Sage is the herb to keep your hair dark in color. In our area, the PA Germans are well known for their use of Sage. They simmer the Sage in an iron skillet and use it as a rinse on their hair. Personally, I think the iron skillet is as an important part of that recipe as the sage is.... Many recipes for maintaining dark hair also call for Black Walnut Hulls. They work very well and can stain most anything that come in their path...the bowl you simmer them up in....the sink... your skin. So when you work with the effective black walnut wear gloves, use an old pan and rinse outside.

Tuesday, January 27, 2009

Ten Uses for Orange Peels

Well, you could....
1) COMPOST THEM but why?

2) Add the peels to vinegar to make an effective cleaning product. Simply add your citrus peels (just the peel, not the fruit) to apple cider vinegar. Let sit for at least two weeks to extract.
Note: The primary chemical content in oranges in limonene which can safely be extracted in vinegar for home cleaning use. Limonene is a strong solvent, a byproduct of oranges, frequently used by industry as a degreaser.

3) Simmer in Water with cloves, cinnamon, that nasty old ground nutmeg you should get rid of and buy fresh whole nutmeg anyway to have your home space smelling fresh.

4) Crush the organic dried peel and add to Green Tea for a delicate orange flavor

5) Grate and add to a white box cake mix to make a natural orange flavored cake.

6) Add to an 80 proof or above alcohol (vodka is fine) and tincture to use medicinally as a digestive bitter. It is carminative and will settle your stomach.

7) Use as a Facial Toner. Feels great, smells nice and cleans skin as well
Orange Peel Toner
2 Tbsp orange peel
1 tsp calendula flower
2 Tbsp vegetable glycerin
1 cup distilled water
Bring water to a boil and remove from
heat. Add herbs and steep for 45 minutes in a
covered pot. Strain. Slowly add glycerin,
stirring constantly. Store. Use 1 teaspoon per
application. Shake vigorously before each use.

8) Throw a few peels in with your rice. Yum!

9) Dry and add to pot pourri or to refresh your existing pot pourri they provide the most beautiful fragrance and color too.

10) Enjoy the organic orange peel in a cup of tea with Rose Hips, Hibiscus and maybe some Lemon Grass for a tea jam packed with Vitamin C and Flavonoids.
Do you have any additional suggestions/ideas for orange peels? We'd be happy to hear them!

Monday, January 26, 2009

One World One Heart

We are participating in this third annual event, One World - One Heart, with bloggers from around the world. This contest is closed! We will be offering a special Rosemary House Afghan featuring Rosemary, the herb of remembrance, and a cookbook from Sweet Remembrances as our giveaway. There are close to 600 bloggers (we're #581) participating in this unique world-wide event, be sure to visit them and enter their give-away also. When you enter our give-away; by leaving a comment on this post, please be sure to include an email address so we can contact you if you are the winner. The opportunity to enter this drawing has closed, thank you so much for participating! The winner will be announced on Feb. 12th. Good Luck!

Sunday, January 25, 2009

Tea pot Notecard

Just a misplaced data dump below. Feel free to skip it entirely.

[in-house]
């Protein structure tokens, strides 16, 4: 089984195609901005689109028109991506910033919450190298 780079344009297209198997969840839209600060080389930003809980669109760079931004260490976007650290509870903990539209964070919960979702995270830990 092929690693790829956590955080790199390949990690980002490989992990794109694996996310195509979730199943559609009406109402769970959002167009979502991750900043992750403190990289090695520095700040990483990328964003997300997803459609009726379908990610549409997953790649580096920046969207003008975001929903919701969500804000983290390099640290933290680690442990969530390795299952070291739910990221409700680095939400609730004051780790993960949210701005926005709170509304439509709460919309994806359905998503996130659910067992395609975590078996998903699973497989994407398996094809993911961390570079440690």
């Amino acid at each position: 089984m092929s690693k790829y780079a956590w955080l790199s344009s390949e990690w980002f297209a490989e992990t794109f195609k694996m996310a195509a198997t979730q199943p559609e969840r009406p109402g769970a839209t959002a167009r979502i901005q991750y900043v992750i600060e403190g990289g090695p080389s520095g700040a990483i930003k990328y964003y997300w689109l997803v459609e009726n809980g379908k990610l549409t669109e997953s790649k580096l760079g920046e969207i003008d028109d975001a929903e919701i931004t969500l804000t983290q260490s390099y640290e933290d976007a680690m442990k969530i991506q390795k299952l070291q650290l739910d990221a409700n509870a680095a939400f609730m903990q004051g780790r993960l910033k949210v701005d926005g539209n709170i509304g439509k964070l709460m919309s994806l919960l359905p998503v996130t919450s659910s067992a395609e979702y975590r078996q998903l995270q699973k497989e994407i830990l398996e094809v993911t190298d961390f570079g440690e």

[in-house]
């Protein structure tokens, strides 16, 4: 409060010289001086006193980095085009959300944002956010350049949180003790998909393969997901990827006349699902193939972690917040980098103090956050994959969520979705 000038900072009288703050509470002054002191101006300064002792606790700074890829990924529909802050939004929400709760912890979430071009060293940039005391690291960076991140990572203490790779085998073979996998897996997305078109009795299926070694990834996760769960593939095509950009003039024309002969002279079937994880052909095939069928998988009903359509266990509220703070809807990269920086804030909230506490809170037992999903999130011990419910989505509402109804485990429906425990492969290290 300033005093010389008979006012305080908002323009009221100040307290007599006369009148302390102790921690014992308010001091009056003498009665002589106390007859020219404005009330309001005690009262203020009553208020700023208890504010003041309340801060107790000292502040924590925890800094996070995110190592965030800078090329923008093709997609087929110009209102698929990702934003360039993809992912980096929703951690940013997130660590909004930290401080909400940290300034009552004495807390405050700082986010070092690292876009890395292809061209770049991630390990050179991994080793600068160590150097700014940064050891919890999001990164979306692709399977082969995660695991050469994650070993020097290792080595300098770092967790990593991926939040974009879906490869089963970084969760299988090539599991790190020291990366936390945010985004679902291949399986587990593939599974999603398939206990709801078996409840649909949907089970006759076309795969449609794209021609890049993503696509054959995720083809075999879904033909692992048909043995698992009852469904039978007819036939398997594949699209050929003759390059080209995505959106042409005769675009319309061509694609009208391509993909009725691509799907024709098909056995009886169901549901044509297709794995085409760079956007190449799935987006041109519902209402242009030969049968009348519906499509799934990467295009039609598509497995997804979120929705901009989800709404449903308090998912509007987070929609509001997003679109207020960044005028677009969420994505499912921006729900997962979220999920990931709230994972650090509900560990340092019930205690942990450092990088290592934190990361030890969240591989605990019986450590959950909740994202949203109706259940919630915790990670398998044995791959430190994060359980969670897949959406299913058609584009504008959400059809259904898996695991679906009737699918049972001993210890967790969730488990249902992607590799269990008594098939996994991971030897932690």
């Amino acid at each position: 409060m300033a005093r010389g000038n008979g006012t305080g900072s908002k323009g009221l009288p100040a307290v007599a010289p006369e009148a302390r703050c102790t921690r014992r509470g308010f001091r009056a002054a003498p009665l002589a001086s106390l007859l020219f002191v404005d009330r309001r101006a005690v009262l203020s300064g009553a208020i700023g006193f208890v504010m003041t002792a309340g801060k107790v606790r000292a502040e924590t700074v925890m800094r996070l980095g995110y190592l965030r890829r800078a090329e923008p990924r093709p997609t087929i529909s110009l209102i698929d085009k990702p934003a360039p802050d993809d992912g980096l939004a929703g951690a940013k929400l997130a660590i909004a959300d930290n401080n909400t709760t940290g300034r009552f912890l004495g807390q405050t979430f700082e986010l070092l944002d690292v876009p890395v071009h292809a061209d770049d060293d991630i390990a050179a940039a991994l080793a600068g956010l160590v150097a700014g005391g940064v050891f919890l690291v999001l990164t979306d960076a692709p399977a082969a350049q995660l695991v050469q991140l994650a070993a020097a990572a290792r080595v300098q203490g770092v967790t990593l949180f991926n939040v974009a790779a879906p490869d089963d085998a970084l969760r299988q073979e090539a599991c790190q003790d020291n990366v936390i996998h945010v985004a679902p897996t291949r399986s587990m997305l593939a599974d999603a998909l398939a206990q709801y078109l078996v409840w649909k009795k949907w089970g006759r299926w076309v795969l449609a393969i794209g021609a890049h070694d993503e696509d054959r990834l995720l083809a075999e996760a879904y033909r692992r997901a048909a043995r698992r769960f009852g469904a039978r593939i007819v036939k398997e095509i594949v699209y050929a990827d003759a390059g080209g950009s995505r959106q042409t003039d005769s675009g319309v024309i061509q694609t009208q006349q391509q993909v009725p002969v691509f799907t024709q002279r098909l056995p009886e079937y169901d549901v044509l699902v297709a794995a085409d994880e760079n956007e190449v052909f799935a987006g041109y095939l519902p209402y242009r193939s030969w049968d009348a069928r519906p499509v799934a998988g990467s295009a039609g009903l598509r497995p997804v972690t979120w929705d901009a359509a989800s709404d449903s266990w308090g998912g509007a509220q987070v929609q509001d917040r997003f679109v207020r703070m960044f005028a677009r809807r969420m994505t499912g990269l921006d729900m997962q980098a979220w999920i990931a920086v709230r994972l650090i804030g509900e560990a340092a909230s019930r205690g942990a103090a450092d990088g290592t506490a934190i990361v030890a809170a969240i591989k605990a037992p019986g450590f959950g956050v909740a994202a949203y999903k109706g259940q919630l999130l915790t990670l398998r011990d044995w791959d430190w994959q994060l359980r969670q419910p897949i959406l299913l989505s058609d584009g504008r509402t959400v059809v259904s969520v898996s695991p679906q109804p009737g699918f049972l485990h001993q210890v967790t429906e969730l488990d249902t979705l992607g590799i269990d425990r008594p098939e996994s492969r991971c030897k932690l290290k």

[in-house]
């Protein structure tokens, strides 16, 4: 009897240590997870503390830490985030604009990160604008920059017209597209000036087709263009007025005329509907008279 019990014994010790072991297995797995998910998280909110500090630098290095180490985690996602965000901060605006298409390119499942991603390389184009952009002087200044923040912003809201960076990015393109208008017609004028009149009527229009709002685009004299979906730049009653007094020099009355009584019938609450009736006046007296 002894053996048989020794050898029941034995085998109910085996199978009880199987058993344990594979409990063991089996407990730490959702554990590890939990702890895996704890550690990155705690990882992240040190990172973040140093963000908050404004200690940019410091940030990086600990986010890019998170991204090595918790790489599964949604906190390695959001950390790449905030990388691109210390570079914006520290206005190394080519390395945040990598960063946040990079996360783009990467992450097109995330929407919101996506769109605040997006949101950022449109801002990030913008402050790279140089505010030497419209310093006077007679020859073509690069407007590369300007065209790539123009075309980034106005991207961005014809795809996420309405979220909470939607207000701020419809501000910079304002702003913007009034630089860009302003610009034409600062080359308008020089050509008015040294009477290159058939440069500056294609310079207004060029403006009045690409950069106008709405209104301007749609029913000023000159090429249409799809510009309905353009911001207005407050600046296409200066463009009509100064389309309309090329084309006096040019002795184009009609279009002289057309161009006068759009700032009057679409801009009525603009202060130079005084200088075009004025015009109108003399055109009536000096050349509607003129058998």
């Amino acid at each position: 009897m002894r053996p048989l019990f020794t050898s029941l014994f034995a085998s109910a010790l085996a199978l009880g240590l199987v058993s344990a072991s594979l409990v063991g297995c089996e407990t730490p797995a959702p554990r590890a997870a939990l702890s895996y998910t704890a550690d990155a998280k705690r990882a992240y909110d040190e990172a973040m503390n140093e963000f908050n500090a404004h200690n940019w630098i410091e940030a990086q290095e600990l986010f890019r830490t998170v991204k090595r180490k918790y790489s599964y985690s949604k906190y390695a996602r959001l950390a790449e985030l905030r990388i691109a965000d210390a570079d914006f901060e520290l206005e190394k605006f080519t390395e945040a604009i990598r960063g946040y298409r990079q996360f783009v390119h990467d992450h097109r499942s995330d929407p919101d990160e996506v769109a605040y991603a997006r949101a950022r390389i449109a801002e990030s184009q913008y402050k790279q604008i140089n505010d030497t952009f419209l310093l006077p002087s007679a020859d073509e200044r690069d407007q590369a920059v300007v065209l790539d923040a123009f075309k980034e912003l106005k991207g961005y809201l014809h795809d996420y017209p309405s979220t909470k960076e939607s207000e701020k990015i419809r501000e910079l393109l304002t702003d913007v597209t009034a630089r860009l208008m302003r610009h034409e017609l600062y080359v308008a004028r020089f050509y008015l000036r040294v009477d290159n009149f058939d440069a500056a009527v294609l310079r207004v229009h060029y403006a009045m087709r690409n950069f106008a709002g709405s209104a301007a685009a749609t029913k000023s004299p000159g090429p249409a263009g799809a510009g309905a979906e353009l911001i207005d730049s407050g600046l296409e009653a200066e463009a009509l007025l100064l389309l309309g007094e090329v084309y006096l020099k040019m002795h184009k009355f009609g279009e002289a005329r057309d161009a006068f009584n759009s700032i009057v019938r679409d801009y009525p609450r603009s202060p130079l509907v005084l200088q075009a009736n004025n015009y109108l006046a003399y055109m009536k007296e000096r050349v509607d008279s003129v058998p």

This little notecard and envelope, found recently at a local craft show, are crafted from wallpaper remnants. The card, cut in the shape of a tea pot, has a tea bag tucked in the center of it, and then has been adorned with a coordinating ribbon and sticker. A relatively simple little project for a cold wintry day.

Saturday, January 24, 2009

There's always room. . .

for one more cookbook! And this week we have added a recently published spiral bound cookbook to the collection entitled Teatime at Miss Spenser's by Miss Spenser's Special-Teas in Iowa. Donna Hardin and her daughter Spenser form a special team. For many years,

they have been doing the traditional mother-daughter things; but most recently, in 2004, they discovered their mutual passion for tea. Their Tea Journey is outlined in this cookbook that features 90 favorite family recipes, including appetizers (cheesy pimiento spread), soups (baked potato soup), scone, bread & muffins (praline-peach muffins), sandwiches (carrot-ginger tea sandwiches) cakes, bars, & cookies (strawberry ooey gooey butter cake), high tea and simple evening dinners, (garlic corn casserole). Oh my, deciding which one to try first is a dilemma, but a happy decision! Simply reading cookbooks is a pleasure for me, but actually preparing something from a new cookbook is a passion.
We don't swing by Iowa too often, but a visit to Donna's tea room is definitely on my 'to-do' list! For now, owning their cookbook is the next best thing to being there! If you are interested in obtaining a copy of this little treasure, contact Donna . . . tell her Nancy sent you!

Friday, January 23, 2009

National Pie Day - Today!

It is National Pie Day! Although I enjoy pie, I don't make them too often. To be honest, my preference leans toward cake and icing, yes, lots of icing. However, these darling little lemon curd tartlets will start appearing on our tea tray in early Spring; but today, I'm simply enjoying thinking about my favorite Peanut Butter Pie... it's a winner, but one you can't indulge in too often! Do you have a favorite pie? Bake a pie, purchase a pie, share a pie with a friend, photograph a pie, draw a picture of a pie or dream of pie... anything goes today!
How are you celebrating the day?

Thursday, January 22, 2009

Playing Tag!

Marilyn, from Delights of the Heart tagged us
recently for the 6th Picture Meme.

Here are the rules to the photo meme: 6th Picture Meme!